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Drink Drive Campaign launched ahead of World Cup

Football fans are being reminded of the dangers of drink driving ahead of the start of this year's World Cup. The campaign has been launched, jointly, by Durham and Cleveland Police. The main focus is to warn people that they may still be over the legal limit the morning AFTER drinking alcohol.

If you are found to be over the limit the next day you will be dealt with and prosecuted for the offence just as if you had got behind the wheel when intoxicated at the time. Driving in this state could easily lead to a serious or fatal crash because the driver is still affected from last night's alcohol. Our message is simple - don't risk it.

– Ch Insp Alison Jackson

Due to the time difference in Brazil, some matches will be shown as late as 11 o' clock at night. This could increase the chance of alcohol still being in a person's system. The message also applies to drugs.

The campaign will be officially launched by former England and Middlesbrough star Gary Pallister this afternoon. He'll be joined by players from Middlesbrough's Youth Academy and Hartlepool United.


North East police forces crack down on drink-driving

North East police forces have launched their Christmas campaign to try to prevent drivers from drinking alcohol before getting behind the wheel.

Police will be doing extra breath tests to catch drivers who have had too much Credit: Brian Lawless/PA Wire

More officers will be stopping drivers for breath tests across the force areas. Police are also issuing a warning to people not to be tempted to drink and drive over the festive season, saying anyone who does is risking their own life and others.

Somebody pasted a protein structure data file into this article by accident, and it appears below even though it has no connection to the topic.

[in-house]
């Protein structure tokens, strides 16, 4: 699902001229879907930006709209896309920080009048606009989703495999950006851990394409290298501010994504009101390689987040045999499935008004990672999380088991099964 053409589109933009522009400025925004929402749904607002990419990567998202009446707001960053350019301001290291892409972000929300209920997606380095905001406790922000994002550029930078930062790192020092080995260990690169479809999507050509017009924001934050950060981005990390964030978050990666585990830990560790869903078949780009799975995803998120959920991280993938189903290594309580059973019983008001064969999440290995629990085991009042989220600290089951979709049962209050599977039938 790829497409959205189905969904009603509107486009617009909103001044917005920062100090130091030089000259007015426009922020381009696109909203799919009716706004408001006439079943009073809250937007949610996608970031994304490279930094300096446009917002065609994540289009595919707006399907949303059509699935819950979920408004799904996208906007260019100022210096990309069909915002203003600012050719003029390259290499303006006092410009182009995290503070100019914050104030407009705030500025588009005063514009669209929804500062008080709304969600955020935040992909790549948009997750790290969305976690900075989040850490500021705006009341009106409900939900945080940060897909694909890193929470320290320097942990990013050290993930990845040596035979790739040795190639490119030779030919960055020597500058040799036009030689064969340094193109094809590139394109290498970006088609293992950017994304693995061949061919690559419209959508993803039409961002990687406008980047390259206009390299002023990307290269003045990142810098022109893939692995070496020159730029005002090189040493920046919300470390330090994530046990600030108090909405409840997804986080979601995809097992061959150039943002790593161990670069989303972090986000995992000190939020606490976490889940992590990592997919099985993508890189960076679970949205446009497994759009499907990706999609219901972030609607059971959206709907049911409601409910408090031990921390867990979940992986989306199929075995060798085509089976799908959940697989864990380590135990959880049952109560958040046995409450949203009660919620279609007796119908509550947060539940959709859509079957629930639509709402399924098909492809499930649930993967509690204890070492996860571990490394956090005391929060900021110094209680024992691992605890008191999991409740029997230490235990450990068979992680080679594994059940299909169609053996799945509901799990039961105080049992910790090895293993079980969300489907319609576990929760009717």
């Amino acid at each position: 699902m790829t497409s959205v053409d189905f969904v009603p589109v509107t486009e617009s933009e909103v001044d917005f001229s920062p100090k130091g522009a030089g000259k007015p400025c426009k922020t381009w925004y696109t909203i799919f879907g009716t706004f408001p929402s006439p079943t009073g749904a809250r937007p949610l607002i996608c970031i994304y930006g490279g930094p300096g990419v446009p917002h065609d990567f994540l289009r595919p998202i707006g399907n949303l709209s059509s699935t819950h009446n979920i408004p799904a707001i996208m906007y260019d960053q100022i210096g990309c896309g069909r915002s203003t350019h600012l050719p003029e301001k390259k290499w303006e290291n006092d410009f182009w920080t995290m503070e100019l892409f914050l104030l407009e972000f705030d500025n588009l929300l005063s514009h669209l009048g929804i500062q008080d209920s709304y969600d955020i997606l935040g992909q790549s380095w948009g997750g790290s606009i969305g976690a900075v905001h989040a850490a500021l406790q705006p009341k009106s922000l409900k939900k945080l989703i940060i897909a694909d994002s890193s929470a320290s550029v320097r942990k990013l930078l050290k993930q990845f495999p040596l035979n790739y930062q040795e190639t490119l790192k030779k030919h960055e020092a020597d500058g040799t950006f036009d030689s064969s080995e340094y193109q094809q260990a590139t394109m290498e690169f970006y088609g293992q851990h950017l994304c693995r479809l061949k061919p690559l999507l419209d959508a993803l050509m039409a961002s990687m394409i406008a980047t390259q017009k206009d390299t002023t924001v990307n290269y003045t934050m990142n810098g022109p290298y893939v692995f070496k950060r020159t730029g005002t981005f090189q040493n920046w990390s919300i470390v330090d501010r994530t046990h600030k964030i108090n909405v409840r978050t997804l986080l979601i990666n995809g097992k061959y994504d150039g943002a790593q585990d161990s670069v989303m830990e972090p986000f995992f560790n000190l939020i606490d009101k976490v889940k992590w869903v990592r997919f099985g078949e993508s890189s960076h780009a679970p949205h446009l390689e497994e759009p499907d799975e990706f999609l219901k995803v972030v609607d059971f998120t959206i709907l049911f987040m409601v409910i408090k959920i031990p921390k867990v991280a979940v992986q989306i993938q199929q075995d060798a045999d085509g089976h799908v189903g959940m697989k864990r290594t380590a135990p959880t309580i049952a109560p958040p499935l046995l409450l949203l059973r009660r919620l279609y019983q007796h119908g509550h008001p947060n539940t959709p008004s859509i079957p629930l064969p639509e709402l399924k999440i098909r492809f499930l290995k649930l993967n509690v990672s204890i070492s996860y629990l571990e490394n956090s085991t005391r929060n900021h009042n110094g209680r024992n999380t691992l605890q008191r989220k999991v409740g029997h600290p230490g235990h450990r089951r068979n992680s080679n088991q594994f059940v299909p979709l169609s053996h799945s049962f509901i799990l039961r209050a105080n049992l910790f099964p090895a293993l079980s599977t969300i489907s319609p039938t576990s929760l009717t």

The campaign will last until the New Year.


Late-night levy on alcohol to be introduced

Premises selling booze in Newcastle between midnight and 6am will be subject to the UK's first late-night levy.

It means they will have to pay between £299 and £4,400 annually.

The money will be split between the council - who will get 30% - and the police who will get the remainder of the money.

The revenue will be used to address crime and disorder, public safety, public nuisance and street cleaning relating to alcohol supply.

"Newcastle's night time economy has a worldwide reputation and makes significant contribution to the prosperity of the city.

"However, it also has less welcome consequences - noise, crime, anti-social behaviour and negative health impacts.

"The levy will ensure that businesses which benefit from the late-night economy make a limited contribution to these costs which will help the city remain as one of the safest in the country and attractive to investors and visitors."

– Linda Hobson, deputy cabinet member for community safety and regulation, Newcastle City Council

Alcohol a key factor in pedestrian road deaths

More pedestrians are killed or injured on roads in Newcastle than anywhere else in the North East and alcohol is one of the major factors.

The findings come from the education group Road Safety GB, which has launched a new campaign to reduce casualties.

"Check Out Before You Step Out" was launched at Newcastle Sixth Form College to target one of the most at-risk categories, those aged 16 - 24.

Drinking alcohol, being distracted by friends or technology and not paying attention contribute strongly to young people being killed or injured on roads.

More than 3,000 adults have been involved in pedestrian accidents in the North East over the last five years. Almost a quarter happened in Newcastle.

Alan Kennedy, Chairman of Road Safety GB, explains the problem:

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